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Saturday, August 20, 2022

TRIGGER WARNING: Solid-Stating Old Tube (Thermatron) Gear (Including -- GASP -- R-390As)

Look at that.  Well, maybe some of you shouldn't. (I'm thinking of you Grayson.)  I found the Charles Smith YouTube channel while innocently looking for ideas on how to solid-state the HT-37 VFO assembly I recently bought on e-bay.  Charles Smith has some really great ideas in this area.  He solid-stated a Heath VF-1.  But he took it all to an extreme when he solid stated an R-390A.   Take a look at how he built the replacements for the thermatrons:  He used those plastic wall sockets that you screw into sheet-rock when you need to hang a picture.  This is real genius. He used the tube filament lines to carry DC to these new sockets. 

R390A Solid State Conversion Video #1:  https://www.youtube.com/watch?v=xhWzX874wYo

Charles Smith's YouTube Channel 

He has videos on the HQ-170 (DEAN:  Just say NO!) and the SP-600.  He also covers the HQ-110, which is uncomfortably close to my HQ-100.  

Who is Charles Smith?   What is his callsign?    Charles Smith is KV4JT.  Here is his QRZ page: 

He has some great humor and wisdom in his videos: Procedures that are difficult or more trouble than they are worth are called "bugger-bears."  He advises that if your IF cans are stuck, you should "find a way to unstick them!"  Indeed you should!  He builds a cool jig to hold the IF section of the R-390A while you are working on it.  He provides similar protection (with two long screws) to the VF-1.  

Even though some of you will have to go to therapy after seeing all this, I say THREE CHEERS FOR CHARLES SMITH!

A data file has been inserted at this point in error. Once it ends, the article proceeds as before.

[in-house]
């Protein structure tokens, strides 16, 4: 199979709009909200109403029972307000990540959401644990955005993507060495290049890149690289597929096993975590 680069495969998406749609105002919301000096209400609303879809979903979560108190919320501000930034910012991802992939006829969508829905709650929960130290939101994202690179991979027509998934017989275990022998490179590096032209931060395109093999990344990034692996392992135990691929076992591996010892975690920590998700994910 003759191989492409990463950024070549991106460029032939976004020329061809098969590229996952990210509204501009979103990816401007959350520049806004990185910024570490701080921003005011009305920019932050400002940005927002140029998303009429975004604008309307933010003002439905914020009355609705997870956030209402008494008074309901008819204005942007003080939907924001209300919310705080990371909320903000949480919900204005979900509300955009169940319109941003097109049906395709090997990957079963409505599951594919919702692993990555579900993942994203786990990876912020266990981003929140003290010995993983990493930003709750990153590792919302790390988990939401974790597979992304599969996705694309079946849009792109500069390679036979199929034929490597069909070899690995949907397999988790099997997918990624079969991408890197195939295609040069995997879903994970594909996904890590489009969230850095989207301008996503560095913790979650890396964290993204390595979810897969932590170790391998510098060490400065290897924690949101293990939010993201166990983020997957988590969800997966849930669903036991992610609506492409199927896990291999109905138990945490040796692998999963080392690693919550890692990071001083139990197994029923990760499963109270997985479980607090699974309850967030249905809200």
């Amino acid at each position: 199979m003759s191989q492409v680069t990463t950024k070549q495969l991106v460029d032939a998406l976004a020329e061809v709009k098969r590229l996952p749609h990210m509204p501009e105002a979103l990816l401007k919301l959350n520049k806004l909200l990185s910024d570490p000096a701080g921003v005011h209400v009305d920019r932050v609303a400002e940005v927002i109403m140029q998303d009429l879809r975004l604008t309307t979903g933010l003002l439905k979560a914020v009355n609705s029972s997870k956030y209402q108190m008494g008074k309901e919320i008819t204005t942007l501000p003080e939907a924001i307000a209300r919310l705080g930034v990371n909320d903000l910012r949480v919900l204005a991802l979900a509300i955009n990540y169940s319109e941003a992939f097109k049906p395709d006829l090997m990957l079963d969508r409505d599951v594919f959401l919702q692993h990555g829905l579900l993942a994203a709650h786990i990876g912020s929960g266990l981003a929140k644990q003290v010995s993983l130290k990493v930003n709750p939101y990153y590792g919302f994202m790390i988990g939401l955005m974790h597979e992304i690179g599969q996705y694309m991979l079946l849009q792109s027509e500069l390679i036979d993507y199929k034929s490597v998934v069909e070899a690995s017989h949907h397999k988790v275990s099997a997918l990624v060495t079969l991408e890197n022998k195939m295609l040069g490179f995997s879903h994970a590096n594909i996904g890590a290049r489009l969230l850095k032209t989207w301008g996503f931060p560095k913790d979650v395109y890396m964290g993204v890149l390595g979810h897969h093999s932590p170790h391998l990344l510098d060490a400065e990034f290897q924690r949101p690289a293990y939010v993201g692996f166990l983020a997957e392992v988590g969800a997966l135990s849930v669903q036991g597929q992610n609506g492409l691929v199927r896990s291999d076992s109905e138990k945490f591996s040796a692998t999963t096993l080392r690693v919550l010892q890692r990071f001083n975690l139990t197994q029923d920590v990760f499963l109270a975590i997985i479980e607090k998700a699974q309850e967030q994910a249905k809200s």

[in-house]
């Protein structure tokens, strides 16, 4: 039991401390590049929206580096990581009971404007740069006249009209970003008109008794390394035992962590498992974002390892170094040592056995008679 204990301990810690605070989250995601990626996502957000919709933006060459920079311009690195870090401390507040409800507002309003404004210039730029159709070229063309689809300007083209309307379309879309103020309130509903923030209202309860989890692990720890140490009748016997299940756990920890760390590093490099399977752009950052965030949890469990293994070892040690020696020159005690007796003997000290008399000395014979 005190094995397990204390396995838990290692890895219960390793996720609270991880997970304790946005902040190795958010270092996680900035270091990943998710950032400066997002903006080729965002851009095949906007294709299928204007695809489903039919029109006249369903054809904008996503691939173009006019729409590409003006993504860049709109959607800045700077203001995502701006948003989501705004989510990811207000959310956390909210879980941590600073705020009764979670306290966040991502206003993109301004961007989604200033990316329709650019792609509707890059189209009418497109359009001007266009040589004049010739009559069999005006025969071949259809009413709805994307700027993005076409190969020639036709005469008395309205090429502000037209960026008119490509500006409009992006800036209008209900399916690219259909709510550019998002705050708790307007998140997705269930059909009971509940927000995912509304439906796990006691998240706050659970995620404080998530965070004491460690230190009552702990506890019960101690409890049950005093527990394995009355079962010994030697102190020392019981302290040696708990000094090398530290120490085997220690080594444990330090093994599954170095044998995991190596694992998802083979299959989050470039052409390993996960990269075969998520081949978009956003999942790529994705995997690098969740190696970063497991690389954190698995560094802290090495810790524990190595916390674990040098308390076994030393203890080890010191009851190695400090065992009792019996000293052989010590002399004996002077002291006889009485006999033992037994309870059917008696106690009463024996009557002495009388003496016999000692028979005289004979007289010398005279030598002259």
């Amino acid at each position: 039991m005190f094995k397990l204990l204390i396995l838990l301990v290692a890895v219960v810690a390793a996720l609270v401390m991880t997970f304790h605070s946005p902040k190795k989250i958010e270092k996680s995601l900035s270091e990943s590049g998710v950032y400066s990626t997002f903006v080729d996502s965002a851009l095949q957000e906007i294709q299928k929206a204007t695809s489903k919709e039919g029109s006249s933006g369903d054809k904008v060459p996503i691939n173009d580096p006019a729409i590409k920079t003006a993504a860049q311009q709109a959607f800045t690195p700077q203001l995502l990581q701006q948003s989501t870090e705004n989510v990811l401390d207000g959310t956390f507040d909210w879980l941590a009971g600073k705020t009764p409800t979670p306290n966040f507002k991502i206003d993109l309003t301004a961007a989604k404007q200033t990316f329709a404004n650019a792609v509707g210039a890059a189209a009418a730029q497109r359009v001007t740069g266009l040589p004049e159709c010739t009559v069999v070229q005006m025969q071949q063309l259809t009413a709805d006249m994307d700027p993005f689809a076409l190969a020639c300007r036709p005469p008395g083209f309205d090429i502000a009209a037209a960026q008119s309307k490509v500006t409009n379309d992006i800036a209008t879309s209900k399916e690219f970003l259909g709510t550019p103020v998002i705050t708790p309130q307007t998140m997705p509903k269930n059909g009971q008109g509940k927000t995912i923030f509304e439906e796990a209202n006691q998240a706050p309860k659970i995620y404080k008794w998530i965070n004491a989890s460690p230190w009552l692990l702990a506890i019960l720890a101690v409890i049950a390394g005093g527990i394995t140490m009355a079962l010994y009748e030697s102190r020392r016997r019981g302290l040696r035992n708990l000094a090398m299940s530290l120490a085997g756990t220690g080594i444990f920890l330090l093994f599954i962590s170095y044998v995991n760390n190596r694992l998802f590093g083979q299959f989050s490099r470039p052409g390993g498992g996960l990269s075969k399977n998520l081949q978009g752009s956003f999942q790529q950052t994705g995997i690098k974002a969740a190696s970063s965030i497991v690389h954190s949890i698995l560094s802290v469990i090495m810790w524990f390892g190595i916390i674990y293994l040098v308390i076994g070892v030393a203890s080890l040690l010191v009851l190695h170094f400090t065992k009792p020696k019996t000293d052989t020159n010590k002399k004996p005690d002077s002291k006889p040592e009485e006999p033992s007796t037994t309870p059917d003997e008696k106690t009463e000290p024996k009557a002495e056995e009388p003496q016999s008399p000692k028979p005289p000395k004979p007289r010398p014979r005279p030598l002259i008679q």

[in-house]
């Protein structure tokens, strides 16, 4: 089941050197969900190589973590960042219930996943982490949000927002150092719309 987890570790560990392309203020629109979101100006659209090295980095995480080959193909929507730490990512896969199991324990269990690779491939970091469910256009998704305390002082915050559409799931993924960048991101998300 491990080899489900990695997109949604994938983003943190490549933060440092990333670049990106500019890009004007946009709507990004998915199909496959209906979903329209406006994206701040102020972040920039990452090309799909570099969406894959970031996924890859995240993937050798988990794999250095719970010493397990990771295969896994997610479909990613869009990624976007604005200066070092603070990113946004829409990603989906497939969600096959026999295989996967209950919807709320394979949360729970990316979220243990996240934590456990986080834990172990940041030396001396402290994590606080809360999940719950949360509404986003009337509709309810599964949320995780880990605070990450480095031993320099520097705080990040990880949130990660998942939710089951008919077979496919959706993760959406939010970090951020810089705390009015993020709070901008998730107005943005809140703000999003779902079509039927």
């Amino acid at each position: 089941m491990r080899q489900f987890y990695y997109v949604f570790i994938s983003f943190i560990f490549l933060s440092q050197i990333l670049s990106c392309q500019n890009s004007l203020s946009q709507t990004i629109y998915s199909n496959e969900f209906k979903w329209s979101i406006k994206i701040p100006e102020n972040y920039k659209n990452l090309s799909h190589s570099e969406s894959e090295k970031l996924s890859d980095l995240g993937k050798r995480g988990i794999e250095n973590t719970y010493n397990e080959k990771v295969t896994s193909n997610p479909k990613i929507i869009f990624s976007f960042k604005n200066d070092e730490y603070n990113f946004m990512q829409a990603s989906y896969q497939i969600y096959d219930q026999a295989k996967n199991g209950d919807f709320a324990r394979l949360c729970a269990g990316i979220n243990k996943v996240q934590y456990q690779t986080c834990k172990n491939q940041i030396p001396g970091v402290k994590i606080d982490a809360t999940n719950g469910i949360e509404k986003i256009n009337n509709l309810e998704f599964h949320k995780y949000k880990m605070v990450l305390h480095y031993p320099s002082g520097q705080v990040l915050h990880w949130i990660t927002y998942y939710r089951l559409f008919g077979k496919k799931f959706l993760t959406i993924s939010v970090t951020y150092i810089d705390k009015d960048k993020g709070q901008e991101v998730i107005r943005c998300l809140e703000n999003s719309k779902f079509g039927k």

1. The only think I can think of to say is WHY? Solid stating these radios will not improve anything and destroy any value of the receiver. At least if you're going to do it, please do it better than these videos. However, it is just a hobby and and Charles is very clever and each to their own as they say. But I totally don't get it.
    There were a series of "tubesters" manufactured for a short time back in the 70's I think, the electrical and mechanical engineering was fairly good for that time. But it became obvious soon enough that performance was much worse than the original thermatrons and they all but disappeared. I used to own a few but long gone at hamfests.

  2. Grayson: Charles answers the question on his QRZ.com page: https://www.qrz.com/db/KV4JT "There are many advantages to a converted radio: No high voltage to kill you, no heat, less drift, no tubes to replace, lighter, instant on, more reliable. The radio should last a lifetime without repairs. This is a good way to preserve many of the radios destined for the junk pile. The conversion costs about the same price as a set of tubes on E-BAY."
    I found his page when I was looking for a way to solid-state the VFO from an HT-37. I just didn't want to deal with the high voltage and the heat. 73 Bill

  3. Thermotrons....Ugh. Please let's not call them that, they don't like it! 🙂

  4. There's also the issue of Thermotron being a possible copy right infringement. They manufacture environmental chambers.

  5. You are misspelling it. They are thermatrons, not thermotrons. Our lawyers at Dewey, Cheatham and Howe are prepared to fight this all the way to the Supreme Court. And beyond! 73 Bill


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